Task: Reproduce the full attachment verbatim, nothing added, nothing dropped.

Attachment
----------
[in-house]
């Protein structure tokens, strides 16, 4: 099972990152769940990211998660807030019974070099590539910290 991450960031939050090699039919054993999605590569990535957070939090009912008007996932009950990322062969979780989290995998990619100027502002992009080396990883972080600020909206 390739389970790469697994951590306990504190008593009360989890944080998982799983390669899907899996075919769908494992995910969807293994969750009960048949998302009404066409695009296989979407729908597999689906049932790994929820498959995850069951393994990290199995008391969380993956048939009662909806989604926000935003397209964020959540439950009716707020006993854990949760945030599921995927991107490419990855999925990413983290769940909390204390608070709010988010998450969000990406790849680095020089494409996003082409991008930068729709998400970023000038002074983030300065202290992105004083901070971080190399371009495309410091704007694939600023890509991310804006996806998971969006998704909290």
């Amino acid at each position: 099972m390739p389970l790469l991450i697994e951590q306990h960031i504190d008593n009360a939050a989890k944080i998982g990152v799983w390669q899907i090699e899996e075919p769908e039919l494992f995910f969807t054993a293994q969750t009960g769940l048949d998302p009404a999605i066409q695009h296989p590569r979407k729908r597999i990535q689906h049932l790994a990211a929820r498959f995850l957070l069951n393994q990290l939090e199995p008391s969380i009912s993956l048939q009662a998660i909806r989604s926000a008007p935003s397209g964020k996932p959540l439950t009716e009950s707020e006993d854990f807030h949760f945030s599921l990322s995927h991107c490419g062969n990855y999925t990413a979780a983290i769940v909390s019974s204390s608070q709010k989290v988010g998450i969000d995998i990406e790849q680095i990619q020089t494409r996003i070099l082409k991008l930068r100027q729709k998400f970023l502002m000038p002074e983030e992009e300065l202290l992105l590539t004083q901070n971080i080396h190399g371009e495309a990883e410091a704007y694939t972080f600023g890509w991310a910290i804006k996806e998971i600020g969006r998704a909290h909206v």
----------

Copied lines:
[in-house]
């Protein structure tokens, strides 16, 4: 099972990152769940990211998660807030019974070099590539910290 991450960031939050090699039919054993999605590569990535957070939090009912008007996932009950990322062969979780989290995998990619100027502002992009080396990883972080600020909206 390739389970790469697994951590306990504190008593009360989890944080998982799983390669899907899996075919769908494992995910969807293994969750009960048949998302009404066409695009296989979407729908597999689906049932790994929820498959995850069951393994990290199995008391969380993956048939009662909806989604926000935003397209964020959540439950009716707020006993854990949760945030599921995927991107490419990855999925990413983290769940909390204390608070709010988010998450969000990406790849680095020089494409996003082409991008930068729709998400970023000038002074983030300065202290992105004083901070971080190399371009495309410091704007694939600023890509991310804006996806998971969006998704909290």
């Amino acid at each position: 099972m390739p389970l790469l991450i697994e951590q306990h960031i504190d008593n009360a939050a989890k944080i998982g990152v799983w390669q899907i090699e899996e075919p769908e039919l494992f995910f969807t054993a293994q969750t009960g769940l048949d998302p009404a999605i066409q695009h296989p590569r979407k729908r597999i990535q689906h049932l790994a990211a929820r498959f995850l957070l069951n393994q990290l939090e199995p008391s969380i009912s993956l048939q009662a998660i909806r989604s926000a008007p935003s397209g964020k996932p959540l439950t009716e009950s707020e006993d854990f807030h949760f945030s599921l990322s995927h991107c490419g062969n990855y999925t990413a979780a983290i769940v909390s019974s204390s608070q709010k989290v988010g998450i969000d995998i990406e790849q680095i990619q020089t494409r996003i070099l082409k991008l930068r100027q729709k998400f970023l502002m000038p002074e983030e992009e300065l202290l992105l590539t004083q901070n971080i080396h190399g371009e495309a990883e410091a704007y694939t972080f600023g890509w991310a910290i804006k996806e998971i600020g969006r998704a909290h909206v």